The other day I had a customer, with newly installed TMI equipment, call me. He was told by a representative of a pool service company that you do not want stainless steel anything in a saltwater pool. I was like, wow, there are still people out there that are misinformed. I explained to the customer that there are literally thousands, if not millions of salt water pools around the world, with stainless steel railings, gutters, light fixtures, etc. and they seem to have absolutely no issues in regards to corrosion. I pointed out that the reason high-performance boat propellers are made of stainless steel is because stainless steel is highly resistant to corrosion and the salinity of sea water is much much higher than that of a saltwater pool. The grade of the stainless steel and whether or not it is coated can also be a factor. I also explained that it’s not uncommon for a traditionally chlorinated pool to have a salinity that is high enough to run a chlorine generator, as all chlorine is made from salt.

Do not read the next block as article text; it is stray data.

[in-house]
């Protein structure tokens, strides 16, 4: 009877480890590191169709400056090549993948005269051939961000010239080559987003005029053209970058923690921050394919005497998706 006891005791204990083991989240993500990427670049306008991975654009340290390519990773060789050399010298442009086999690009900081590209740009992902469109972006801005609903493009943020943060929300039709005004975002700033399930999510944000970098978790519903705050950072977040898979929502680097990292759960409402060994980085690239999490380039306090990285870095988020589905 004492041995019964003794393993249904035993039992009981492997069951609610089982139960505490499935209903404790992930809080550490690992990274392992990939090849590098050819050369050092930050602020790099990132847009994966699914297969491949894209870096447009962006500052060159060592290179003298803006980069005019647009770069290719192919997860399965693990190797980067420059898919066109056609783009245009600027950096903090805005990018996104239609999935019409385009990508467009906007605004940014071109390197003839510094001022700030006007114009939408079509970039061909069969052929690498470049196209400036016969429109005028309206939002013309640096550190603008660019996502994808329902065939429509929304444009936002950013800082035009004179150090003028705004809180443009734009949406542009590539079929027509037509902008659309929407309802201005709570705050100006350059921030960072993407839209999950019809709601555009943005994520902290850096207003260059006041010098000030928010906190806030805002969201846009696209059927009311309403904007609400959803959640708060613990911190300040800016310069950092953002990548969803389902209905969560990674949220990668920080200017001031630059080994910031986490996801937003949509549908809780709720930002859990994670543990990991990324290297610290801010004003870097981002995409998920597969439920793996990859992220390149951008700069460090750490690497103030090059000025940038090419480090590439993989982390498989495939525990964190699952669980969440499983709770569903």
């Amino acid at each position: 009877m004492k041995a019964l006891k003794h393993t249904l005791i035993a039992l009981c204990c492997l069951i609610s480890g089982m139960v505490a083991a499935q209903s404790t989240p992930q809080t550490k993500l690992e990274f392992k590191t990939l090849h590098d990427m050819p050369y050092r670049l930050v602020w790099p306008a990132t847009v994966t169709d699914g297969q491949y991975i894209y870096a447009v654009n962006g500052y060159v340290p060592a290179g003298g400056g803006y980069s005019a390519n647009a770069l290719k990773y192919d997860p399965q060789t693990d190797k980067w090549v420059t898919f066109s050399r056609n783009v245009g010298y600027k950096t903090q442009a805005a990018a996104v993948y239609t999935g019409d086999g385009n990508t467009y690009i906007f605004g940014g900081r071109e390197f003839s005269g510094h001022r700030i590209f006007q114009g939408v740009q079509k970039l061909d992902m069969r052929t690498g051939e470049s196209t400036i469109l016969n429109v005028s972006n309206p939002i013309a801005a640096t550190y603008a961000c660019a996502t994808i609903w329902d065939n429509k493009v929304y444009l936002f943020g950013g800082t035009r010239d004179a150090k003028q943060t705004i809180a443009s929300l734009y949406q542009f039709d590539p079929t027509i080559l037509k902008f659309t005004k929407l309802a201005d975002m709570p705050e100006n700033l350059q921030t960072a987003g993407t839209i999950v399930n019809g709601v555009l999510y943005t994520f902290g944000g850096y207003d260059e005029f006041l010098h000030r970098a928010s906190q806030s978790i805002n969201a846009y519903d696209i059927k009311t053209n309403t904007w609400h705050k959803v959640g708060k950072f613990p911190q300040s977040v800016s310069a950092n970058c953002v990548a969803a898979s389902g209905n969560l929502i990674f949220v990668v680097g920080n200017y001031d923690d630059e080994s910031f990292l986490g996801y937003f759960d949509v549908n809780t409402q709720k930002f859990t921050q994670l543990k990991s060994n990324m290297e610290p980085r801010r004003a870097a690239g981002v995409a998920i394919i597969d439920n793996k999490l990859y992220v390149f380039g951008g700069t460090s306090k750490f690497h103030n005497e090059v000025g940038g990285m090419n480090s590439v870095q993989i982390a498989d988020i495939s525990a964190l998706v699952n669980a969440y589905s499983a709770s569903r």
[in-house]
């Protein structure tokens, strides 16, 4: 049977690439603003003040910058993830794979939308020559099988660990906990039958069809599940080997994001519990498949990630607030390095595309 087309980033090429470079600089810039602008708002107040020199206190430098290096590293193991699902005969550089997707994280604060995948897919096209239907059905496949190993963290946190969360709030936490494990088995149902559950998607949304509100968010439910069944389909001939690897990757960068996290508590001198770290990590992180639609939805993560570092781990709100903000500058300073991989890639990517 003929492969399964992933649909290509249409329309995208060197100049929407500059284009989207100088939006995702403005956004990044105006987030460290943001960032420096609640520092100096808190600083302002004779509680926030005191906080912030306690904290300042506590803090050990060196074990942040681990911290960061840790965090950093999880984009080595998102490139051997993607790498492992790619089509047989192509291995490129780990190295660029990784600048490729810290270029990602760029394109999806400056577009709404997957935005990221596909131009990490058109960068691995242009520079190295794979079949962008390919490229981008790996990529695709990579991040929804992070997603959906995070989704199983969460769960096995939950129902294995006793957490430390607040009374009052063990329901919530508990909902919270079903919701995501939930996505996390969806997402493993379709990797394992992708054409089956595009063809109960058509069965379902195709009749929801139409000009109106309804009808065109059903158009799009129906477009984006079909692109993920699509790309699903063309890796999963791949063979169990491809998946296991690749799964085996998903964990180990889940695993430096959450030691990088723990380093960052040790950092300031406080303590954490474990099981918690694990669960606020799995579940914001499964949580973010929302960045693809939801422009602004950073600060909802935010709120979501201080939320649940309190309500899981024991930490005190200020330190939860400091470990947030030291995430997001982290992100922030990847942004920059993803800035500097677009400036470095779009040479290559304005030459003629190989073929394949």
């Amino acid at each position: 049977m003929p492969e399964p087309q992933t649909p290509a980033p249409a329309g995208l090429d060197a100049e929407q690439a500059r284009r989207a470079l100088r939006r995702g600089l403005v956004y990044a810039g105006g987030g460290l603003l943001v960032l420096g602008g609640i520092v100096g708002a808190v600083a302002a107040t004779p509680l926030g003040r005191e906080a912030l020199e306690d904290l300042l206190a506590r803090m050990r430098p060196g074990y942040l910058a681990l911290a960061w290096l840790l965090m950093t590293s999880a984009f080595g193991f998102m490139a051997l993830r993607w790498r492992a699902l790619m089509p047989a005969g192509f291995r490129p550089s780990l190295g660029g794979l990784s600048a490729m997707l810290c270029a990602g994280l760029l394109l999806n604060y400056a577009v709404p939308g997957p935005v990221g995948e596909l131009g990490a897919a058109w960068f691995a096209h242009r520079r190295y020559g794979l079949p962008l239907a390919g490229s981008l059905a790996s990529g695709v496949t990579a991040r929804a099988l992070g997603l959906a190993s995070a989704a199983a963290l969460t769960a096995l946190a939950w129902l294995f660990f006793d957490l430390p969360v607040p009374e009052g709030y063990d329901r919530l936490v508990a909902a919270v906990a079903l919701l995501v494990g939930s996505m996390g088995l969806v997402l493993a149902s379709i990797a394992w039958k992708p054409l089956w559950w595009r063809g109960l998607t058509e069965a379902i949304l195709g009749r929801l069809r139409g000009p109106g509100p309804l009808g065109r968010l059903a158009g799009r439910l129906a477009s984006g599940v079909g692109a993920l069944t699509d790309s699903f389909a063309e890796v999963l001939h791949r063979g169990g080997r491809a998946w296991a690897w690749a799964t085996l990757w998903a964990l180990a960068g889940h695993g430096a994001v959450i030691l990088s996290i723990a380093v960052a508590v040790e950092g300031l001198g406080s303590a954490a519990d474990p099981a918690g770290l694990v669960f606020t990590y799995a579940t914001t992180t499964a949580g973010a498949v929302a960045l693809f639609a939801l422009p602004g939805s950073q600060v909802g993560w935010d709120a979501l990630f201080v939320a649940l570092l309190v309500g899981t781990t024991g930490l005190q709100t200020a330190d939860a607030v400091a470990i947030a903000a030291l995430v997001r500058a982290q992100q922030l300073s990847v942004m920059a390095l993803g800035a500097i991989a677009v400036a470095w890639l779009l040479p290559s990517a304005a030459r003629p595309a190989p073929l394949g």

Our customer’s response was I did not know that. I added that generally corrosion is caused by stray current, high chloramines and/or poor ventilation within the pump room and/or pool area. A good practice regardless of any of these issues and regardless of what method is utilized to sanitize a pool, is to wash off the stainless steel that is exposed within the pool area itself with fresh water once or twice a week. This practice helps in keeping those chemical elements that can cause corrosion from building up on a pools stainless steel railings and gutter systems.
For more information about stainless steel in an aquatic environment click here.